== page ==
Hastings council disagrees with iwi over accommodation plan to keep whānau out of jails

JB Heperi-Smith, Vice President of Ngāti Kahungunu, Bayden Barber, President, Jean Te Huia, Managing Director of Choices Kahungunu Health Services, and Aayden Clarke, CEO of K3 Kahungunu Property. Photo: RNZ/Tom Kitchin

By Tom Kitchin, RNZ

Iwi in Hastings wants to transform a fruit packers’ pavilion on the police grounds into a groundbreaking space to keep whānau out of prisons.

But they are struggling to gain support from the local council because they support new property developments.

Omahu Rd is a busy thoroughfare that runs through Hastings near the Hawke’s Bay Freeway – the main road into Napier – and is home to Hawke’s Bay Hospital.

It’s also home to the ‘Fruitpackers Lodge’, a quiet space that has been a home for hundreds of successful seasonal workers since it opened in 2009.

Ownership has recently changed hands – it is now owned by the police, who have been working with iwi on a housing development which they hope will be a game-changer for whānau which is battling the justice system.

The idea is for the hundreds of rooms to become places where providers can provide direct support to those who have been arrested or charged by the police.

There would be Maori kaupapa services such as health, budgeting, support for māmā and pēpi and pathways for them to find employment and avoid prison.

Choices Kahungunu Health Services chief executive and midwife Jean Te Huia said the idea was “to stop the cyclical movement of our children through state care, through the justice system and into jail”.

Ngahiwi Tomoana is the former president of the local iwi Ngāti Kahungunu and has worked closely with Deputy Commissioner of Police for iwi and communities, Wally Haumaha, on the same strategy – although Tomoana said this is not was not their idea.

“We just took the vision of the Pita Sharples, the Rose Peres and the Tom Hemopos and the Moana Jacksons who said we had to deinstitutionalize prisons and we had to bring our people into the community.”

Te Huia said the emphasis was on people living in the town, not near the prison, which was on a rural site near Bridge Pā, west of Hastings.

“You need to be where the facilities are available to them, rather than hiding them in a remote rural area where there is no support.”

Ngāti Kahungunu Vice President JB Heperi-Smith said it was to keep people out of jail.

“If I were to hold on to a proverb: ‘te piko o te mahuri, tērā te tipu o te rākau’. So if we do this, what this proverb tells us is that we must provide a loving environment and caring that supports our whānau in terms of future opportunities and if we don’t we go back to the same old same old.”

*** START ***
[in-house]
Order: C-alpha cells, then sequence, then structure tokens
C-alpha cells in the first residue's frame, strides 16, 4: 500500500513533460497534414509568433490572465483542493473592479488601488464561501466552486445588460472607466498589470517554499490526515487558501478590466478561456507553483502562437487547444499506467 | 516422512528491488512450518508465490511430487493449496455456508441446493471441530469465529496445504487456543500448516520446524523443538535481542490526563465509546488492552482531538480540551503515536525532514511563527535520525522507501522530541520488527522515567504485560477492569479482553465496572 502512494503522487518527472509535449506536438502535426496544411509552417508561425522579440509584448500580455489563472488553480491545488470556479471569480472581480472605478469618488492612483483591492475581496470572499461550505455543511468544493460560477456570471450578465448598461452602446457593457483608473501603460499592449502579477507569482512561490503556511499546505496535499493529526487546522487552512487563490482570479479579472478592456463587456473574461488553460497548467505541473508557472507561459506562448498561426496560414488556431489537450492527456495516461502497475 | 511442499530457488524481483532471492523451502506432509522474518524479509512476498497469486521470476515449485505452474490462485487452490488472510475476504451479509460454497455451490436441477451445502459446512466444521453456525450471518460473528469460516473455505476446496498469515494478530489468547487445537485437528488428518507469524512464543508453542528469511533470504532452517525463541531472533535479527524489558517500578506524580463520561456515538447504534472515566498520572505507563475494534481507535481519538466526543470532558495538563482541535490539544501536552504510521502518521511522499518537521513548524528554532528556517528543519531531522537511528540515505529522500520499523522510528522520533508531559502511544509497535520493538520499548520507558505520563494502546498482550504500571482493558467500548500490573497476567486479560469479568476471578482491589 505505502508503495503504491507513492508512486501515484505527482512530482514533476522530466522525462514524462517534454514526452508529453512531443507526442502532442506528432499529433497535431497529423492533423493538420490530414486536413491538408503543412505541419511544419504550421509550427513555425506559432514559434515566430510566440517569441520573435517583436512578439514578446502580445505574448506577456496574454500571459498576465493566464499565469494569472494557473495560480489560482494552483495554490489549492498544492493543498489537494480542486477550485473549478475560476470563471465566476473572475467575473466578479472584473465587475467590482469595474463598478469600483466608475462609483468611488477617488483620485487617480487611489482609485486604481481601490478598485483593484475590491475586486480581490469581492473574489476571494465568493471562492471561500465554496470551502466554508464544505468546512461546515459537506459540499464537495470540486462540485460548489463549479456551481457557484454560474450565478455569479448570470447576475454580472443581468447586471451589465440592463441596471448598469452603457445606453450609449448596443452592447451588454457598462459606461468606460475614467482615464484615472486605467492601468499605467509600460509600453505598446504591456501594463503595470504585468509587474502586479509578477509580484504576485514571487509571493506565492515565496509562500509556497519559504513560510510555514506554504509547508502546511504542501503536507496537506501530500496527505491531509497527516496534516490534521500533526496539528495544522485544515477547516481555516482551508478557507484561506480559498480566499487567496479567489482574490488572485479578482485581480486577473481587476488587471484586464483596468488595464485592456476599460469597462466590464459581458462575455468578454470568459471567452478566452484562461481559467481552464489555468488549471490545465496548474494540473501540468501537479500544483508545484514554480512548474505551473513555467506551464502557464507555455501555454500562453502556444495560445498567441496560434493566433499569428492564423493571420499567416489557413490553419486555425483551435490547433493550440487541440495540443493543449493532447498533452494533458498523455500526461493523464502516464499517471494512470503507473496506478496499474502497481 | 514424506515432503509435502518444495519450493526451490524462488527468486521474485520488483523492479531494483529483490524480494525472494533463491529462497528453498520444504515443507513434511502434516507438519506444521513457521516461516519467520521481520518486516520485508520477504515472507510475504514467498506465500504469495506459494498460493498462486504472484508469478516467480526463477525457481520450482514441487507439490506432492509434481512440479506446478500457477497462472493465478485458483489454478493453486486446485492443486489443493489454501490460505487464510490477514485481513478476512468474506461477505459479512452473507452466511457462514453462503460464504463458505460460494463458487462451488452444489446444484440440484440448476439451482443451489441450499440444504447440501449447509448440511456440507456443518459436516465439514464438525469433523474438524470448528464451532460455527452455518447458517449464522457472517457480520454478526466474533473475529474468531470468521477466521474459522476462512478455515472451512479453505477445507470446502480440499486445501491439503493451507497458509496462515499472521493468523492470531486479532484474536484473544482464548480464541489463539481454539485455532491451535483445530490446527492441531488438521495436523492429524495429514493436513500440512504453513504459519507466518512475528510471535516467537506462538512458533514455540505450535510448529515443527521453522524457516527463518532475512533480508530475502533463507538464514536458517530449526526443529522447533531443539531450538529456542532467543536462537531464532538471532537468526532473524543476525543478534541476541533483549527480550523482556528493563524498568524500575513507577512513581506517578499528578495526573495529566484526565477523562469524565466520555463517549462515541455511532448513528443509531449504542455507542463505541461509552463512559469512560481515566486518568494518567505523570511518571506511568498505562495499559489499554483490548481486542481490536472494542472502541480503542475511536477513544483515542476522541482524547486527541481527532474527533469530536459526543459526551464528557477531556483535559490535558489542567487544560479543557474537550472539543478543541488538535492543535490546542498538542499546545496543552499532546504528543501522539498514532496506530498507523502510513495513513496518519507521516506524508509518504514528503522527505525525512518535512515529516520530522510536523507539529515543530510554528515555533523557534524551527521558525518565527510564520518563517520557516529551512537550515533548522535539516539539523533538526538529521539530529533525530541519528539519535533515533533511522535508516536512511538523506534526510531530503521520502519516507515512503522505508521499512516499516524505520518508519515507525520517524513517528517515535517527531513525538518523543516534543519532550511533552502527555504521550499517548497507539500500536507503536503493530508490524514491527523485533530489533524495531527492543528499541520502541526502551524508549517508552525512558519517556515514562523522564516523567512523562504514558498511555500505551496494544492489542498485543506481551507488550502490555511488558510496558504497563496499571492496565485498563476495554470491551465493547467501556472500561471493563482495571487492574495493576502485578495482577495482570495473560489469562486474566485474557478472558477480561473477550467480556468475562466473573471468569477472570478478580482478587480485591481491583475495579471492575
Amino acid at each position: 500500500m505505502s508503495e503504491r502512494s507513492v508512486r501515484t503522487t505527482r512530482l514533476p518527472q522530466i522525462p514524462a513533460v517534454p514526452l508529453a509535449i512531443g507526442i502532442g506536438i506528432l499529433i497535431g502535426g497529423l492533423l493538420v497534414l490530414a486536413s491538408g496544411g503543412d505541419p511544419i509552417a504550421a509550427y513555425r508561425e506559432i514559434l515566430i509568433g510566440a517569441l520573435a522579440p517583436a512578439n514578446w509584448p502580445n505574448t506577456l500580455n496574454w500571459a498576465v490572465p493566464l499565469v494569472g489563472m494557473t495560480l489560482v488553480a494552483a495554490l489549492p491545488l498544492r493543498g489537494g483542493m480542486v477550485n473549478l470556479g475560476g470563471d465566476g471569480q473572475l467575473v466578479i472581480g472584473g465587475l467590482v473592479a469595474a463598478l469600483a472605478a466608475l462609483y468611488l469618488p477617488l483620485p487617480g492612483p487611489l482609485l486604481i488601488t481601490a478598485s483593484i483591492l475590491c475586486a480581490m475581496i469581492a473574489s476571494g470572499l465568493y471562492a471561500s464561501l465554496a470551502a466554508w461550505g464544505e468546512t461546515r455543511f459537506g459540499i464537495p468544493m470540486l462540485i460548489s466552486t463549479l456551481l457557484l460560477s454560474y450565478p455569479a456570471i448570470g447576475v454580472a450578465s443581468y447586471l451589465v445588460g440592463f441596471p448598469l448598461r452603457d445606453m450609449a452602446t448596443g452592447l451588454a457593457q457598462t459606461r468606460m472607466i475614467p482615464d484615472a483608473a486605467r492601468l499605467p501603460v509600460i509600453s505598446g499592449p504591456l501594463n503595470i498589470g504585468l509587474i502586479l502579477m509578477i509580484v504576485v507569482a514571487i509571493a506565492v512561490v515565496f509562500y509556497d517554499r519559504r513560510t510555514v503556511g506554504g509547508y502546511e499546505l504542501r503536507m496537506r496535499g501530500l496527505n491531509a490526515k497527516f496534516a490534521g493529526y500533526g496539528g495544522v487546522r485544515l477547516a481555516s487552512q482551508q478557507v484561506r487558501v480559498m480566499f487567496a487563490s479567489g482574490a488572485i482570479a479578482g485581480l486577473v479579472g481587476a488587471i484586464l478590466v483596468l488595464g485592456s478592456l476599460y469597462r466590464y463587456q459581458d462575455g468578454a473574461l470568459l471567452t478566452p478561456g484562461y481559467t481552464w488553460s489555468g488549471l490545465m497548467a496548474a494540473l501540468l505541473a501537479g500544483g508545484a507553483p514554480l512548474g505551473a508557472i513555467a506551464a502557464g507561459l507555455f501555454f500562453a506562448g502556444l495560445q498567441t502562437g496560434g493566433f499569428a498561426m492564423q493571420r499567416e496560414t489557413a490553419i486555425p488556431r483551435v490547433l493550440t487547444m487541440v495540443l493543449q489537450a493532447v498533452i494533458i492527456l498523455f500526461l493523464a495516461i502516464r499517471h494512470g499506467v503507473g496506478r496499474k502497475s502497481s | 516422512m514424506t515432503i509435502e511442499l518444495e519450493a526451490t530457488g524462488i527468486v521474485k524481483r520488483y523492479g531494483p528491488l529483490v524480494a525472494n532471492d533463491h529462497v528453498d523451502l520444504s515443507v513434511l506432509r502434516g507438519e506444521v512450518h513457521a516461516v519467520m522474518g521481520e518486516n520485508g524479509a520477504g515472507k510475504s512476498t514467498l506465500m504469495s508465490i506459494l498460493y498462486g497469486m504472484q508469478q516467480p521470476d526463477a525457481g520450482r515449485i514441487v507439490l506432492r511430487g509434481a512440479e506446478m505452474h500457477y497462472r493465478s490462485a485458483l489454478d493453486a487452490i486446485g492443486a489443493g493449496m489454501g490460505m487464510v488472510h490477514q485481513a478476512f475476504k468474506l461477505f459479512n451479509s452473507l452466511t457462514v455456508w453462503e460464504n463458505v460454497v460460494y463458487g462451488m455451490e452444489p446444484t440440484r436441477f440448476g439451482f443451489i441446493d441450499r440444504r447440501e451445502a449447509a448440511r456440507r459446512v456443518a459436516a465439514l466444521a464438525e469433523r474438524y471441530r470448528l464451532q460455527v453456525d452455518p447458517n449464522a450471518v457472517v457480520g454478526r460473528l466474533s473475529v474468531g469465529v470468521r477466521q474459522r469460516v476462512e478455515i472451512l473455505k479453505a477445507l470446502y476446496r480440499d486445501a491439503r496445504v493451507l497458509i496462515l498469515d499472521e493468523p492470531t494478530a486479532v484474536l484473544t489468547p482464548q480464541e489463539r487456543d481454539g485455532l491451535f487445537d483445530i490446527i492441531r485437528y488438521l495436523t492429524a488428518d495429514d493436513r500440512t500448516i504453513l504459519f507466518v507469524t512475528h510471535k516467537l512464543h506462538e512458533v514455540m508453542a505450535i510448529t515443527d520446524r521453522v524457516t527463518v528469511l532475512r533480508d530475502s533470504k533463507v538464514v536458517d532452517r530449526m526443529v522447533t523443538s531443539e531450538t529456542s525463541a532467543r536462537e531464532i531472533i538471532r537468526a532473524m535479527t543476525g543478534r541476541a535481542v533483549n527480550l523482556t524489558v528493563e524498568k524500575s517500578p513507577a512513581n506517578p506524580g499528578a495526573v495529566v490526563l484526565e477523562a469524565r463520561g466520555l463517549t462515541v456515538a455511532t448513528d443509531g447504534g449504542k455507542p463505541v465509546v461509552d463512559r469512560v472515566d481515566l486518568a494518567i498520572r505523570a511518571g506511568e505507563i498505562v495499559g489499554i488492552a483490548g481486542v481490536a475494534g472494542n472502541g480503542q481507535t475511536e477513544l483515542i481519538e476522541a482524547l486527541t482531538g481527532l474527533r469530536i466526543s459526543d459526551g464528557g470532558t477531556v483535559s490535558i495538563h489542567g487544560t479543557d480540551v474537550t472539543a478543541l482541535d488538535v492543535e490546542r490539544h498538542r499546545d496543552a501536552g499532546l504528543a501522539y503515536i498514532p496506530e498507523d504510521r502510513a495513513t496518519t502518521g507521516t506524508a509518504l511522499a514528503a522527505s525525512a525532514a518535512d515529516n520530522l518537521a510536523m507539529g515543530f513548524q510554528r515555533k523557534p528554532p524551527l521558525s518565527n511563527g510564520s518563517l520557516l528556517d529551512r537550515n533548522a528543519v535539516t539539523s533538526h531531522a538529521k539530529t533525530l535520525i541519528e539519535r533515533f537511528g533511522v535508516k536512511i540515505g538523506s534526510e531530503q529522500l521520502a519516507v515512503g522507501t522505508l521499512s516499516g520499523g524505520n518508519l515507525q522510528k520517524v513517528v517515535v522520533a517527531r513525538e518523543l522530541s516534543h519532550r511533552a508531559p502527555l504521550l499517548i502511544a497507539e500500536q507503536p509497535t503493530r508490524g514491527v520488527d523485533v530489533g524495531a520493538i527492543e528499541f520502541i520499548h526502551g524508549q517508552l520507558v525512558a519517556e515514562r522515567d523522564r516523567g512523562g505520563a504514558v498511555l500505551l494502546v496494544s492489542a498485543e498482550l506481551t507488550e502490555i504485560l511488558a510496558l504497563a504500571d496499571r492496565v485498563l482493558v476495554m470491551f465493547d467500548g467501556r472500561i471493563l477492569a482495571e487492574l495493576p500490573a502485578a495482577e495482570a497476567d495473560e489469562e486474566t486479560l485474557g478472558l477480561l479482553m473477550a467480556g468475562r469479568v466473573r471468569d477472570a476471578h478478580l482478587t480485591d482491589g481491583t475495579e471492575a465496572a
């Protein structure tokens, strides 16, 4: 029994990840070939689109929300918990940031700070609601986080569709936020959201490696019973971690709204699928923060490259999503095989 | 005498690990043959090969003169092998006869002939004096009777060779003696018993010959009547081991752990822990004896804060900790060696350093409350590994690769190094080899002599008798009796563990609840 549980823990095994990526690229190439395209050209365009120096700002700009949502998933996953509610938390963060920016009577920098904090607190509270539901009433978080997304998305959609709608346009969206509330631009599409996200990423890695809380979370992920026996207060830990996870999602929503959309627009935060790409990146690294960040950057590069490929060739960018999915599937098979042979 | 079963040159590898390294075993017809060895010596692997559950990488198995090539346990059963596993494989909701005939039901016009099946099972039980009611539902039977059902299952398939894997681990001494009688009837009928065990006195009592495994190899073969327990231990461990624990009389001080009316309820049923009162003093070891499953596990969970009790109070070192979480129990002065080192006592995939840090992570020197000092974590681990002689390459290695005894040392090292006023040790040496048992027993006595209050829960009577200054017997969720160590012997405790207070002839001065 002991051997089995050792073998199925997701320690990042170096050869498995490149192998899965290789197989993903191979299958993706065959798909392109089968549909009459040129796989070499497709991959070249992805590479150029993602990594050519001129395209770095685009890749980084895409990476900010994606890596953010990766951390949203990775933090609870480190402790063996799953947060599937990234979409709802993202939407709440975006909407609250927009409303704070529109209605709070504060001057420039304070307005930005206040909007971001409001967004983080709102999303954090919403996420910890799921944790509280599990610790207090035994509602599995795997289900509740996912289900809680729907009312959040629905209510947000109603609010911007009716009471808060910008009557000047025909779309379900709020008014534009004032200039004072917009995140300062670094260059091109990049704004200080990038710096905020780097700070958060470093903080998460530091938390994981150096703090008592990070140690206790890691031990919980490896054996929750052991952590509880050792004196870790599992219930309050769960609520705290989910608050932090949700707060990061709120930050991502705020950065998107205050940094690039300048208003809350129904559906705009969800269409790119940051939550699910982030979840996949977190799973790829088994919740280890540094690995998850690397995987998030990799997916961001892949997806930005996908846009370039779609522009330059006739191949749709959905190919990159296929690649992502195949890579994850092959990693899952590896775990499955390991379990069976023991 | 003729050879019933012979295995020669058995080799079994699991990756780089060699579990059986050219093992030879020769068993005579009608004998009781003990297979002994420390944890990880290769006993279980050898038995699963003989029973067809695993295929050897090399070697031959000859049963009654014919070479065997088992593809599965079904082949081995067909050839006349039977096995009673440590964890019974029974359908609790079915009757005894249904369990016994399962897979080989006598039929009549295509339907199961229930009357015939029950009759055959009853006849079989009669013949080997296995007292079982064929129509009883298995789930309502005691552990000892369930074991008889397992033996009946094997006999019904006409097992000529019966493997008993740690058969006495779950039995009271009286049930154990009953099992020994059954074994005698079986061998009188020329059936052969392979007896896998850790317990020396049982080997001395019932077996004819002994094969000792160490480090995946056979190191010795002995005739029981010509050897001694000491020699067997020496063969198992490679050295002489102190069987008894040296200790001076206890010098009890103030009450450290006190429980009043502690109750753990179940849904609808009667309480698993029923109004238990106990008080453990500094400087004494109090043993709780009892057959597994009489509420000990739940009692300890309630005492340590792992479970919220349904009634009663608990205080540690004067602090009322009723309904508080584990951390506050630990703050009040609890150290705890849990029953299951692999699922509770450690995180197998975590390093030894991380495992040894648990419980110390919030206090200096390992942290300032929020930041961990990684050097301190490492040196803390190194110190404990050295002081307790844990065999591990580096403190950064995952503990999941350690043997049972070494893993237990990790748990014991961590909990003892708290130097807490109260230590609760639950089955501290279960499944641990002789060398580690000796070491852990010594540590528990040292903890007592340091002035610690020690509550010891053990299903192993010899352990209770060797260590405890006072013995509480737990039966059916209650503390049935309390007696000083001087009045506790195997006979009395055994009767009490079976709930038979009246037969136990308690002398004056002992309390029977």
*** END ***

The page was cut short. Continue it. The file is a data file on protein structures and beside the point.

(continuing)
However, Tomoana said Hastings District Council is “looking askance” at the idea.

“I think they’re a bit nervous about it being right in the middle of town, but if it’s not right in the middle of town it won’t work, might as well keep them in jail. That must be in the community they came from.”

The land is backed by new homes and building sites, which developers promote as ‘desirable’, ‘premium’ and ‘a safe community for families’.

Ngāti Kahungunu’s current chairman, Bayden Barber, hoped that the iwi’s ideas would change the council’s mind.

“Council has reservations about the proximity of some new developments on the road there, but I think it’s a matter of relationships, it’s about sitting down with council. If council were to hear the vision that Jean and Ngahiwi have articulated, I think it’s pretty easy to get on board.”

In a statement, Hastings Mayor Sandra Hazlehurst said the land was zoned for residential housing.

“Any form of remand/custody accommodation is provided on land which has been designated for this purpose in other parts of Hastings. People have made investment choices based on land zoning which has been undertaken – any development occurring on residential zoned land should be Residential.”

Anna Lorck, the local Tukituki MP, shared a similar view.

“The location is prime residential land and given that Hawke’s Bay and Hastings have a housing shortage I have always felt that when we have residential land in Hastings we should build houses there.”

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